“Having a family is like having a bowling alley installed in your brain.” – Martin Mull

Here we are, on the leading edge of the season of visiting, the long evenings of sitting in crowded living rooms and around overladen tables surrounded by a cacophony of people, many of whom we only see at holidays, weddings and funerals.

On such occasions, you either get to be a host or a guest. Either role has a lot of moving parts.

Long before you ever have the opportunity to become a conscious and responsible host, you will have been a guest. While I am not all that great at it myself, I have learned that the best guests are the ones who remain relatively inconspicuous, adding to the household while taking as little as possible from it. Here are a few hints for being a good guest.

First of all, let your host in on your travel plans. Text your estimated time of arrival as you head out and update them if it looks like you will arrive more than a half hour earlier or later, especially if you are staying overnight. Before unloading your car, knock on the door, say hello, hug if that is the way you greet these people. Hand your host the “bread and butter” gift that you prepared for this moment, preferably something small and homemade like jam, applesauce or bread (and butter).

Ask where you should put your belongings and go get them. Don’t leave your bags by the door and forget they are there. If you have food for the gathering, ask where it goes. Your hosts are in the middle of staging an event. Don’t just drop things on a counter or table.

If you don’t already know the way, ask where you can wash up. If you are staying the night and sleeping in a room other than the common space, go check it out. Figure out how to keep your stuff out of your host’s way. Give the house some time to absorb your energy. Holidays can be intense. If you are traveling with children, be sure you brought a favorite amusement for them – coloring supplies, books to read, a quiet game they can play with others. As much as you want to hang with the other grownups, remember to be there for your kids.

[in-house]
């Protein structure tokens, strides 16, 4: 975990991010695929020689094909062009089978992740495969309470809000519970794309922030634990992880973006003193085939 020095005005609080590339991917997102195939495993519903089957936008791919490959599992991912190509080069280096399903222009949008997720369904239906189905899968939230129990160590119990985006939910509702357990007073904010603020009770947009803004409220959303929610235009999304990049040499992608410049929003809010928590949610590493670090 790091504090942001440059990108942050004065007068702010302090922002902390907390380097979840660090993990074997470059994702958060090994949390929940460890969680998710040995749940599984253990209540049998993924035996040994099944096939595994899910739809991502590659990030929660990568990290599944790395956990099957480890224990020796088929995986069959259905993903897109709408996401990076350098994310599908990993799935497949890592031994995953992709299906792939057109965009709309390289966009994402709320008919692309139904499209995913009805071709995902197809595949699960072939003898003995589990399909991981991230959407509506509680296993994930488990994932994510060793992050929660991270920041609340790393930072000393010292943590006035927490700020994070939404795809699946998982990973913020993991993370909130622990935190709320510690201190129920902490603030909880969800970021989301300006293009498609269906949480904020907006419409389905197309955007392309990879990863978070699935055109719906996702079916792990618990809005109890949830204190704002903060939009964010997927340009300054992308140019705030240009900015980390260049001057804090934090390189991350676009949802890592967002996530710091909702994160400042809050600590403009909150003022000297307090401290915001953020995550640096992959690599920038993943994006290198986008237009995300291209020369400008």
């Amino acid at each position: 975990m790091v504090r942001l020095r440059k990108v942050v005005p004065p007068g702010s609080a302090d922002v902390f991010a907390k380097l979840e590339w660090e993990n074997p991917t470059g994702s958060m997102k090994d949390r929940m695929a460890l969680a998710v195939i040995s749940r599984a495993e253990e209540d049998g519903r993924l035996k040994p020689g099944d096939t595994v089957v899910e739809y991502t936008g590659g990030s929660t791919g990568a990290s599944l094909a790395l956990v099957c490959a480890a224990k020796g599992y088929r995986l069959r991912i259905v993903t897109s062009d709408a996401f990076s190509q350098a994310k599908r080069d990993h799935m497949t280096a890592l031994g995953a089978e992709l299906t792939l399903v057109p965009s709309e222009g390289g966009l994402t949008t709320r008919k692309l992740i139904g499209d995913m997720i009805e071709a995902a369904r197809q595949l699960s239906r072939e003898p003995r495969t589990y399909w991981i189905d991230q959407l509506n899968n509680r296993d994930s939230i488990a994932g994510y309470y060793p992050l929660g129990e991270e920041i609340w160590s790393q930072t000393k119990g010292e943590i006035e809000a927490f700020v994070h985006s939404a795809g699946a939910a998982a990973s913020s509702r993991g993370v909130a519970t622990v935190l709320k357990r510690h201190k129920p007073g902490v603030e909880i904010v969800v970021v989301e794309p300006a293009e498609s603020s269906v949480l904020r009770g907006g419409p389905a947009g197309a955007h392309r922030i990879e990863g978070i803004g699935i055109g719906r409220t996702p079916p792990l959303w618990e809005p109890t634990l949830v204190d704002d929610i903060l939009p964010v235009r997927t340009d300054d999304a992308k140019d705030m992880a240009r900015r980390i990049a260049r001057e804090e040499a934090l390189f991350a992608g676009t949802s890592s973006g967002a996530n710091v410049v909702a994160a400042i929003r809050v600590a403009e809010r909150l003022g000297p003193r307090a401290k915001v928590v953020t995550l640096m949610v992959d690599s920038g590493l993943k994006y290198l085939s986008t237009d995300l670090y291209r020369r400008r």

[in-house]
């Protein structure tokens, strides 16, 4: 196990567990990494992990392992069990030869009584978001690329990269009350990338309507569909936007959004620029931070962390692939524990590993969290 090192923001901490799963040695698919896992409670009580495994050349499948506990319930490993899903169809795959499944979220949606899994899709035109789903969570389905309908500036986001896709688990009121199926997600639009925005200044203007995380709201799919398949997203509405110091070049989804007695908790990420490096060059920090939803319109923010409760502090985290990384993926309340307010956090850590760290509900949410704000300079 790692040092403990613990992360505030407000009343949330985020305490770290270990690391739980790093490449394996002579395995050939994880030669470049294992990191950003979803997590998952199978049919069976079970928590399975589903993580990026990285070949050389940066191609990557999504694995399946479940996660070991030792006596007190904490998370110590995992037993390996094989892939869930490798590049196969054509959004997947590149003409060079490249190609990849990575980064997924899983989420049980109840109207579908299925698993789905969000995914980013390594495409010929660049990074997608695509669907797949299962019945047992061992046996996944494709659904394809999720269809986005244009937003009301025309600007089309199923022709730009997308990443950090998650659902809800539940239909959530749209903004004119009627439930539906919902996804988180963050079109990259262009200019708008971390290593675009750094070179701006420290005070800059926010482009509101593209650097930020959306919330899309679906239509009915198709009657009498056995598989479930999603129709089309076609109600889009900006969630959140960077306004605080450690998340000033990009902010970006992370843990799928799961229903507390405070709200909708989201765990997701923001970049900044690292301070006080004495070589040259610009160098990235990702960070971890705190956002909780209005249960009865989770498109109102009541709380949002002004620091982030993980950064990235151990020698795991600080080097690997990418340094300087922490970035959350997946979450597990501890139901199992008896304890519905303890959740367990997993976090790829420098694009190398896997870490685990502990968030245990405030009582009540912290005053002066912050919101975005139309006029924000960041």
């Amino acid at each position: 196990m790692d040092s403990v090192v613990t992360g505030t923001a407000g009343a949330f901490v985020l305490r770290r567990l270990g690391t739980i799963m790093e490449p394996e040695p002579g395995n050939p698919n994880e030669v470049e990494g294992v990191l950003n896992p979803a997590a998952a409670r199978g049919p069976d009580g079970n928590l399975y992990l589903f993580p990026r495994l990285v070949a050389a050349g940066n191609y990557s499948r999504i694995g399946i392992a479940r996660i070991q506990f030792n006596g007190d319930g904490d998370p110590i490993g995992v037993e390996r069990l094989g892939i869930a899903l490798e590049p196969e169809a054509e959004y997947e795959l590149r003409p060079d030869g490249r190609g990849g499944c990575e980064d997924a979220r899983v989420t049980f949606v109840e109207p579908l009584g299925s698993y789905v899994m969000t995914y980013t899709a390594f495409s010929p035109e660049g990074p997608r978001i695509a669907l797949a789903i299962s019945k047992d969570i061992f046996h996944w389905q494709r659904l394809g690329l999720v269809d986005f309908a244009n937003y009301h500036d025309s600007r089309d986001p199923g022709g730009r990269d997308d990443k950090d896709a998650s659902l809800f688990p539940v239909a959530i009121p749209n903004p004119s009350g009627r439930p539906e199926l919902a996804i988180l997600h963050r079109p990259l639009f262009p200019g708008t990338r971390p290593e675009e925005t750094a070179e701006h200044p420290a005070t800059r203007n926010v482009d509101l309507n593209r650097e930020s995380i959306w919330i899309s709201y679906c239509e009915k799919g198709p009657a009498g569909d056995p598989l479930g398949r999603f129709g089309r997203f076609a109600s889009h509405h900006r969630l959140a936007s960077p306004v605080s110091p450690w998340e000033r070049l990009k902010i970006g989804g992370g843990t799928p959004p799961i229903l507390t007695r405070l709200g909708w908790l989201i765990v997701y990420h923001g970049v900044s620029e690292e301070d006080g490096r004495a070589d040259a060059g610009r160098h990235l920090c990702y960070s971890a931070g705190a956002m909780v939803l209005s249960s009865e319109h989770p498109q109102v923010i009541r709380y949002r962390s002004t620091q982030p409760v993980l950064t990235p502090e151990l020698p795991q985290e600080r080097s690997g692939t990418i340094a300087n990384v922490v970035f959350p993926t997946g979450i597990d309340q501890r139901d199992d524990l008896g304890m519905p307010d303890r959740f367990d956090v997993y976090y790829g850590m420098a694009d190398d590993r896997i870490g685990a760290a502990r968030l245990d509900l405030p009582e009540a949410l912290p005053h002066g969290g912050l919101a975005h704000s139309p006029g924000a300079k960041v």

Don’t bring pets unless they are invited and don’t ask for an invitation for your pet.

Once you have settled in, it is time to join the household. Some of the best and hardest to follow advice I ever received was, “Never enter a room talking.” Check out the dynamics at play before rushing to tell people the cool thing you have been dying to share. The time will come. For now, see if there is a way you can help.

Finally, work on your superpower. This skill may not be your favorite thing to do at a party, like tell great jokes or make the best gravy ever. One of the best superpowers is dish washing. If you can keep the pots and pans moving without getting in anyone’s way you’ll find yourself in the midst of the action, in the perfect location to pick up on all the backstory and subtext of the complex web of relationship that is family.

In a couple of weeks, I will turn the tables on this advice and offer suggestions for hosts. For now, I’ll leave you with a recipe.

Easy applesauce – makes 2 quarts

A Foley food mill.

This recipe calls for a specialized tool, the Foley Food Mill. New ones cost about $50 but they show up all the time at second-hand stores and can be found online, used for $5. A good one lasts a lifetime.

5 pounds crisp flavorful apples (I use Macoun, Liberty, Empire, Black Oxford, or Snow varieties)

½ cup water

2 cinnamon sticks

Cut the apples in quarters. Do not peel or core them. Put into a large stainless or enameled pot with the water and cinnamon, on medium-high. Simmer 20-40 minutes, depending on variety, until the apples become very soft and mushy. Don’t let them burn.

Set your food mill over another cookpot or bowl. Remove the cinnamon stick, put the fruit mush into the food mill (you may need to work in batches) and turn the handle. Once you have processed all the apples, you can put it in the fridge for a couple of weeks, freeze for at least two months, or put up in canning jars using a boiling water bath for 20 minutes. Properly sealed and processed, canned applesauce will keep for up to a year. Once opened, it should be refrigerated and eaten within the week.

Home Ecology is a synthesis of human ecology and home economics, both born of the idea that we live in a world of limited resources. When we recognize the limits, our lives can be both comfortable and sustainable.

Shlomit Auciello is an award-winning writer, photographer and human ecologist who has lived in Midcoast Maine since 1988.